Accumulation of intra-abdominal visceral fat is closely associated with metabolic disorders such as diabetes, hypertension and hyperlipidemia.2, 3, 4 However, specific imaging techniques such as computed tomography or magnetic resonance imaging are essential for direct and non-invasive measurement of the amount of visceral fat. Recent studies have shown how genes influence the storage capacity requirements of human subcutaneous adipose tissue.2, 12, 13 Furthermore, it has been shown that visceral fat or abnormal ectopic fat accumulation is facilitated if subcutaneous fat exceeds this capacity.12 Shiderman et al. (2007)13 proposed the adipose tissue overflow hypothesis, in which the superficial subcutaneous adipose tissue compartment has some storage capacity that is closely related to the metabolic health. These findings suggest the potential of the storage capacity of subcutaneous fat as a useful indicator to screen for excess accumulation of visceral fat or the risk of obesity-related disease without direct measurement of the amount visceral fat. However, these hypotheses have not been examined in a field setting. Furthermore, in previous studies of the risk assessment of visceral fat accumulation, there was a considerable interest in developing simple techniques to estimate the amount of visceral fat. However, no reports have attempted to quantify the storage capacity of subcutaneous fat as a risk-assessment procedure for obesity-related diseases. Subcutaneous fat can be non-invasively, simply, economically and accurately measured in the field setting, possibly leading to the development of a simple and versatile risk-assessment method for obesity-related diseases.

This study aimed to examine the storage capacity of subcutaneous fat accumulation on the basis of the relationship between abdominal visceral and subcutaneous fat.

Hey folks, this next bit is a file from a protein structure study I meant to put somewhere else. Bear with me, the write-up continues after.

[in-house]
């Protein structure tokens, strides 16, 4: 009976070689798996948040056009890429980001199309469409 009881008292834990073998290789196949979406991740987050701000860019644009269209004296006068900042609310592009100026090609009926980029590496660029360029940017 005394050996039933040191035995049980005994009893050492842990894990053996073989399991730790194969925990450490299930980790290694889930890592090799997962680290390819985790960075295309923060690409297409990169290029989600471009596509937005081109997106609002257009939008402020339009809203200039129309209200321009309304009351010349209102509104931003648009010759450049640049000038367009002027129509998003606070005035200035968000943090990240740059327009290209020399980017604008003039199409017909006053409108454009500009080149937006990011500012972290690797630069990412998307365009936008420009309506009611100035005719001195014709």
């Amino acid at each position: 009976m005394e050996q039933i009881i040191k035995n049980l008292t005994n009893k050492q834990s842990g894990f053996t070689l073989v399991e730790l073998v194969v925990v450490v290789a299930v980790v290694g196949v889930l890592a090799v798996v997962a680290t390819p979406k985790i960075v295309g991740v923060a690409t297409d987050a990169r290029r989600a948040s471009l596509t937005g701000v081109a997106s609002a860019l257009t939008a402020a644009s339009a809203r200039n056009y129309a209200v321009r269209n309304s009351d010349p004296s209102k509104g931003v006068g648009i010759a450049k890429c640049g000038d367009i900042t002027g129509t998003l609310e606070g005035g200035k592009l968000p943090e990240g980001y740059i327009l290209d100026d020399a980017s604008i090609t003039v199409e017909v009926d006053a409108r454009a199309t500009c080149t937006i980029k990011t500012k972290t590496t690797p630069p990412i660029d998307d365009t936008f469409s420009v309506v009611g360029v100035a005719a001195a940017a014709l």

Methods

Participants

In total, 792 Japanese males (mean age, 58.6±13.5 years; range, 23–85 years) and 563 females (mean age, 58.2±12.8 years; range, 21–85 years) who had undergone medical health examinations at a general hospital in Ishikawa prefecture, Japan, participated in this study. The sample included individuals who had undergone medical checkups or received Specific Health Checkups/Guidance as approved by the Ministry of Health, Labour and Welfare, Japan. The physical characteristics of participants for each sex and age group are shown in Table 1. Considering the age composition of the study sample, we classified the participants into two groups of age <65 and 65 years.

Table 1 The physical characteristics of the participants

This study was approved by the Ethics Committee on Human Experimentation of the Faculty of Education, Kanazawa University.14–16 The purpose of this study was thoroughly explained using written materials, and informed consent was obtained in writing from each participant.

Measurement of VFA and subcutaneous fat area

VFA and subcutaneous fat area (SFA) were measured at the umbilical level (L4–L5) using computed tomography (Somatom AR.C; Siemens, Erlangen, Germany) performed on participants in the supine position. VFA and SFA were calculated using a software program (FatScan; N2system, Osaka, Japan) and with a fixed attenuation range from −190 to −30 Hounsfield units (HUs).17 First, a region of the subcutaneous fat layer was defined by tracing its contour on each scan. Then, the range of computed tomography values (in HUs) was calculated for the fat tissue. The total fat area was determined by delineating the surface with a mean computed tomography value plus or minus two standard deviations, and VFA was measured by drawing a line within the muscle wall surrounding the abdominal cavity. SFA was then calculated by subtracting VFA from total fat area.